- Make it spicy: For a spicy tuna salad, add some chopped jalapenos to the mix. Fresh or pickled jalapenos work. You could also use spicy mustard or a few squirts of Sriracha.
- Add extra veggies: Add crunch and nutrients to your tuna salad with extra veggies like carrots, cucumbers, cabbage, or red onion.
- Avocado: This salad can be made with avocado instead of the mayonnaise and Greek yogurt. You could also stir in chopped avocado for some additional healthy fats and creamy texture.
What kind of tuna is the healthiest?
There are so many options when it comes to canned tuna and it can be tricky to know what to choose. Solid albacore, skipjack, or yellowfin? Packed in water or oil? Wild caught or trolled? You get the idea - the options are endless, but here are some things to keep in mind to choose the best tuna option for you.
- Water vs, Oil Packed: You have the choice to buy tuna packed in water or packed in oil. For anyone looking to reduce fat and calories, the obvious choice is to buy canned tuna that's packed in water. Generally speaking, tuna packed in oil has about 100-150 calories more per can and between 12-14 more grams of fat. One other benefit of water-packed tuna is that it tends to retain more of its Omega 3 fatty acids. If you are not worried about calories, it's just a matter of taste.
- Albacore, Yellowfin, or Skipjack: Now let's talk about types of tuna. In most stores, you will have three options - solid albacore, light/skipjack tuna, or yellowfin. You may also see tongol in some stores. Both yellowfin and albacore tuna are white tunas. They have the mildest flavor (least fishy) and also have higher amounts of Omega 3 fatty acids. They are also more expensive. Chunk light tuna is usually made with skipjack or tongol tuna.
- Mercury Levels: One of the main concerns most people have when eating tuna is mercury. Light tuna varieties like skipjack and tongol have 3-4 times less mercury than the white versions, like albacore and therefore may be a better option. Here is more information about mercury consumption from the FDA.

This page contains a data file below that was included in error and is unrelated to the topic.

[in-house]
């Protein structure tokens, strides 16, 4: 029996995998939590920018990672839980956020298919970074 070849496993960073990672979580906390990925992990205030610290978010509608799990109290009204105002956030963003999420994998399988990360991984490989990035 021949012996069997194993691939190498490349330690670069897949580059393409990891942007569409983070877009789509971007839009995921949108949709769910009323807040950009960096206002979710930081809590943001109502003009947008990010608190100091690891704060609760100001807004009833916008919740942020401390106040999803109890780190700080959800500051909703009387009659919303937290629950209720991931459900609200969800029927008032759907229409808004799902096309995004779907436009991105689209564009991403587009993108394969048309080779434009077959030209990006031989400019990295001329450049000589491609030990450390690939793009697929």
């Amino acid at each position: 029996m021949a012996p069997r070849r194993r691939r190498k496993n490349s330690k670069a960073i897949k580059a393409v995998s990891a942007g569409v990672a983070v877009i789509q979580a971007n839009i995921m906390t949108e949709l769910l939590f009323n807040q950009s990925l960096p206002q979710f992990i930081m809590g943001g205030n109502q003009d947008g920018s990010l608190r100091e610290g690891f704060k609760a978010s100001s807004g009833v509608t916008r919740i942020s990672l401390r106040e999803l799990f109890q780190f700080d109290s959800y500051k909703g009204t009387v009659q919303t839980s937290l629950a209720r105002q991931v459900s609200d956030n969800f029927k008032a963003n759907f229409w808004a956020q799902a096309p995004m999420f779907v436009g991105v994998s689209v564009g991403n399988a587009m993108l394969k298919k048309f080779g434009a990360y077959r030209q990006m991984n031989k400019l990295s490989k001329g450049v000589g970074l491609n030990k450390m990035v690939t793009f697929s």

- White vs. Chunk Light: White tuna refers to the type of tuna and generally means that it is albacore or yellowfin tuna. These are higher in Omega 3 fatty acids, but also higher in mercury. Light tuna refers to tuna that is light brown in color and is generally made from skipjack or tongol tuna. It is lower in mercury.
- Solid, Chunk, or Flake: This just refers to how the tuna is packed. Solid tuna will be one piece of tuna, usually from the loin. Chunk tuna is chunks of tuna that have broken off of the loin. And flake is much smaller pieces of tuna, basically, what's left after making the solid and chunk. Solid is the most expensive and flake is the most affordable. Most people fund that chunk tuna is perfect for sandwiches since you still get some larger pieces of tuna. Since you will break up the solid tuna anyway, it's not always worth the extra money.
- Environmental concerns: If you are concerned about the environmental impacts of tuna, always looks for line caught, troll, pole-caught tuna. Other varieties are normally caught with very large nets that can damage other marine life that gets caught in the net.
- Brands: My personal preference is Wild Planet Tuna that can be found in Whole Foods, Costco, and many supermarkets. It is more expensive, but has a really great flavor and is sustainably caught.
Healthy Tuna Salad
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- 15 oz canned tuna
- 1/4 cup celery, chopped
- 1/4 cup nonfat Greek yogurt
- 3 tbsp reduced fat mayonnaise
- 1/2 tbsp lemon juice
- 1/2 tsp salt
- 1/2 tsp pepper
- 1/4 tsp celery seed
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* Percent Daily Values are based on a 2,000 calorie diet. Your daily values may be higher or lower depending on your calorie needs.
The Nutritional Values provided are estimates only and may vary based on the preparation method.